The Works of Charles Dickens - Vol. 8

By Charles Dickens | Go to book overview

Crisparkle, if any such gentleman were there. If no such gentleman were there, he begged pardon for being mistaken.

'Such a gentleman is here,' said Mr. Crisparkle, 'but is engaged just now.'

'Is it a dark gentleman?' interposed Rosa, retreating on her guardian.

'No, Miss, more of a brown gentleman.'

'You are sure not with black hair?' asked Rosa, taking courage.

'Quite sure of that, Miss. Brown hair and blue eyes.'

'Perhaps,' hinted Mr. Grewgious, with habitual caution, 'it might be well to see him, reverend sir, if you don't object. When one is in a difficulty or at a loss, one never knows in what direction a way out may chance to open. It is a business principle of mine, in such a case, not to close up any direction, but to keep an eye on every direction that may present itself. I could relate an anecdote in point, but that it would be premature.'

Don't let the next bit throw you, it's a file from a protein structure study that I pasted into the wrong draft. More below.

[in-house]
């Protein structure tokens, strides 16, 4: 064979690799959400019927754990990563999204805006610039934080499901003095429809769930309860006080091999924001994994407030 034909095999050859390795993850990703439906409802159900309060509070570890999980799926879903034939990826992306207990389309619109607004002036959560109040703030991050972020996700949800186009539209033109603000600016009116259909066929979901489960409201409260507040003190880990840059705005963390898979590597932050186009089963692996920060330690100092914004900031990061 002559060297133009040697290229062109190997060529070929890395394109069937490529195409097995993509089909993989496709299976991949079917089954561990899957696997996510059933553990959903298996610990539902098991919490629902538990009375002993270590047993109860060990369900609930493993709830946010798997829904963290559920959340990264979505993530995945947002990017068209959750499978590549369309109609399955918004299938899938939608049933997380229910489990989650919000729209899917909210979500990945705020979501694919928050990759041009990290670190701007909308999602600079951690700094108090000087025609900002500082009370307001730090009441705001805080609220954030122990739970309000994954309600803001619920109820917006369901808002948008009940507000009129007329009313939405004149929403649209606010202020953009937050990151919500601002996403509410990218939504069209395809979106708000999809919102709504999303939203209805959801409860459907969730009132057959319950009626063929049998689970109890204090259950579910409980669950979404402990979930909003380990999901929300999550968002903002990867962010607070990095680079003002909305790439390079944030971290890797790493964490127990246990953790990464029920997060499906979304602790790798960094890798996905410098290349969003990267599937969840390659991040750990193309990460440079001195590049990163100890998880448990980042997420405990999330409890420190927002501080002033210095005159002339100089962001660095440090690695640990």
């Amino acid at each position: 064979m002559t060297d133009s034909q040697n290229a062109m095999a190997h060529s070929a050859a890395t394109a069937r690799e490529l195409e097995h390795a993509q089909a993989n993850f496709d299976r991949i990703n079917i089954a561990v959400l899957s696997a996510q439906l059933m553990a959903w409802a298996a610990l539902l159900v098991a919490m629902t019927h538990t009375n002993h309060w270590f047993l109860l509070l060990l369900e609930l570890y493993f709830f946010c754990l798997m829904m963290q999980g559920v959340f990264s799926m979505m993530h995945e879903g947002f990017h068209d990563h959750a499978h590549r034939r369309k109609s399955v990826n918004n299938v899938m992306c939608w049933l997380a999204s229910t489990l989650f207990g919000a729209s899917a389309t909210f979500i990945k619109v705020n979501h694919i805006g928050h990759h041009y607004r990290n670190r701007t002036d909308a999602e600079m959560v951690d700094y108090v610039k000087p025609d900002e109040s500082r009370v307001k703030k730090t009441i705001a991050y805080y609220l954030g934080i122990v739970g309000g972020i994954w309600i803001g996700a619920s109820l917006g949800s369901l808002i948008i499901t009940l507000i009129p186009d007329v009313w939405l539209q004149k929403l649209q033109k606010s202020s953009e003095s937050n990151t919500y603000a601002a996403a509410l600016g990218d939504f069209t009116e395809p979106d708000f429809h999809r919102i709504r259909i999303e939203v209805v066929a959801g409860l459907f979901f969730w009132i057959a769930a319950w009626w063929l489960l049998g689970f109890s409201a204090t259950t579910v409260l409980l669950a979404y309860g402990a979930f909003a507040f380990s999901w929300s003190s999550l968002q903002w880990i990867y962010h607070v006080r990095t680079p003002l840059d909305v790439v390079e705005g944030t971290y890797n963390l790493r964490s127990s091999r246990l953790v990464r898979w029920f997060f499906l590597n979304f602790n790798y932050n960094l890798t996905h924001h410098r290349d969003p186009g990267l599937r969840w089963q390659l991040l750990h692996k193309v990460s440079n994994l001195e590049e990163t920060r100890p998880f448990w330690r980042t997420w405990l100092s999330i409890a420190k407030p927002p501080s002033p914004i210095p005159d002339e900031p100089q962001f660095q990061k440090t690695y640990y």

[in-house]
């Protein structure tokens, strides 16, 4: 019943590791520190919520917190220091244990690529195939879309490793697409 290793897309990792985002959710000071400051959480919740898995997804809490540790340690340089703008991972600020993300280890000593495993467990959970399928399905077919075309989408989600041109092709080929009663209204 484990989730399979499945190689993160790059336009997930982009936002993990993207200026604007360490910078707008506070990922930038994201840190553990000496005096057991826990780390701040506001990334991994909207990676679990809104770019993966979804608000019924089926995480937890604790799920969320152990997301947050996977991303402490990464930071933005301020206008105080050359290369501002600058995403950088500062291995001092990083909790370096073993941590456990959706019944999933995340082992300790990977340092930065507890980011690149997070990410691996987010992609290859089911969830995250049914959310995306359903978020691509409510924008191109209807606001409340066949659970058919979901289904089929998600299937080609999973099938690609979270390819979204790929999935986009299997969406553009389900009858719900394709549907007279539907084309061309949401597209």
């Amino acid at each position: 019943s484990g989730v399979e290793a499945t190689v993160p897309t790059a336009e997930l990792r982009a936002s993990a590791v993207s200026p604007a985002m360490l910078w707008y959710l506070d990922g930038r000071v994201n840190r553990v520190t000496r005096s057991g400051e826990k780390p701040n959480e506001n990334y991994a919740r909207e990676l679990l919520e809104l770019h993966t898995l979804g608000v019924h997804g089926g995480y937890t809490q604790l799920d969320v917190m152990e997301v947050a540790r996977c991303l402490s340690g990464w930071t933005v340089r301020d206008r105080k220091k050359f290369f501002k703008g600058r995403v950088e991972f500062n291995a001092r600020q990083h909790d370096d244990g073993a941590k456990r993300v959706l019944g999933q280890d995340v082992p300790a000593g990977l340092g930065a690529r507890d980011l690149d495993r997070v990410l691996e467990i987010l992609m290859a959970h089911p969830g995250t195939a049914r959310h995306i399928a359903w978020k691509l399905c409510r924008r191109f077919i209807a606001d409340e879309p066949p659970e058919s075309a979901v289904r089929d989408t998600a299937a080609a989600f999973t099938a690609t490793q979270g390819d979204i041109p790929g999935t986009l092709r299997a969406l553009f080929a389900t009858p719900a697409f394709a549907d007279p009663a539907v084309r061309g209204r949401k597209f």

'If Miss Rosa will allow me, then? Let the gentleman come in,' said Mr. Crisparkle.

The gentleman came in; apologised, with a frank but modest grace, for not finding Mr. Crisparkle alone; turned to Mr. Crisparkle, and smilingly asked the unexpected question: 'Who am I?'

'You are the gentleman I saw smoking under the trees in Staple Inn, a few minutes ago.'

'True. There I saw you. Who else am I?'

Mr. Crisparkle concentrated his attention on a handsome face, much sunburnt; and the ghost of some departed boy seemed to rise, gradually and dimly, in the room.

The gentleman saw a struggling recollection lighten up the Minor Canon's features, and smiling again, said: 'What will you have for breakfast this morning? You are out of jam.'

'Wait a moment!' cried Mr. Crisparkle, rasing his right hand. 'Give me another instant! Tarter!'

The two shook hands with the greatest heartiness, and then went the wonderful length--for Englishmen--of laying their hand each on the other's shoulders, and looking joyfully each into the other's face.

'My old fag!' said Mr. Crisparkle.

'My old master!' said Mr. Tartar.

'You saved me from drowning!' said Mr. Crisparkle.

'After which you took to swimming, you know!' said Mr. Tartar.

'God bless my soul!' said Mr. Crisparkle.

-201-

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